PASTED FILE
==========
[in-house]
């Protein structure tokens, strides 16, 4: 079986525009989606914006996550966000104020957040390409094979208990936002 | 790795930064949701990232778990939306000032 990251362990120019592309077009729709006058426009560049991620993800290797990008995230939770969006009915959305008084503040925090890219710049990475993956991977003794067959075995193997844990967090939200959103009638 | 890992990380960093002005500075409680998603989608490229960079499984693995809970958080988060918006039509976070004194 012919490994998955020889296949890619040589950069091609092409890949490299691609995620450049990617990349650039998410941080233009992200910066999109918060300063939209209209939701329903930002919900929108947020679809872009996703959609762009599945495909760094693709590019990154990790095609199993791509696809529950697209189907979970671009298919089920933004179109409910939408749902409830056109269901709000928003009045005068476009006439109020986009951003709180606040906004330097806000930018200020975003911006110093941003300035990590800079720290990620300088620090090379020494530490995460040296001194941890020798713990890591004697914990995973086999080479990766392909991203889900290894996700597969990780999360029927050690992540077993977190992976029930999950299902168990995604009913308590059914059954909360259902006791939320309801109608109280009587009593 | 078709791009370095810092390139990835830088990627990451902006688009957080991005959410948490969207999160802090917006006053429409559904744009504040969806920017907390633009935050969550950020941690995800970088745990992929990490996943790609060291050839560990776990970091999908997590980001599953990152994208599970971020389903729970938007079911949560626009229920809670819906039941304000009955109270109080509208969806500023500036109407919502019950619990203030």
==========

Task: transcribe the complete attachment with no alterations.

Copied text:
[in-house]
């Protein structure tokens, strides 16, 4: 079986525009989606914006996550966000104020957040390409094979208990936002 | 790795930064949701990232778990939306000032 990251362990120019592309077009729709006058426009560049991620993800290797990008995230939770969006009915959305008084503040925090890219710049990475993956991977003794067959075995193997844990967090939200959103009638 | 890992990380960093002005500075409680998603989608490229960079499984693995809970958080988060918006039509976070004194 012919490994998955020889296949890619040589950069091609092409890949490299691609995620450049990617990349650039998410941080233009992200910066999109918060300063939209209209939701329903930002919900929108947020679809872009996703959609762009599945495909760094693709590019990154990790095609199993791509696809529950697209189907979970671009298919089920933004179109409910939408749902409830056109269901709000928003009045005068476009006439109020986009951003709180606040906004330097806000930018200020975003911006110093941003300035990590800079720290990620300088620090090379020494530490995460040296001194941890020798713990890591004697914990995973086999080479990766392909991203889900290894996700597969990780999360029927050690992540077993977190992976029930999950299902168990995604009913308590059914059954909360259902006791939320309801109608109280009587009593 | 078709791009370095810092390139990835830088990627990451902006688009957080991005959410948490969207999160802090917006006053429409559904744009504040969806920017907390633009935050969550950020941690995800970088745990992929990490996943790609060291050839560990776990970091999908997590980001599953990152994208599970971020389903729970938007079911949560626009229920809670819906039941304000009955109270109080509208969806500023500036109407919502019950619990203030």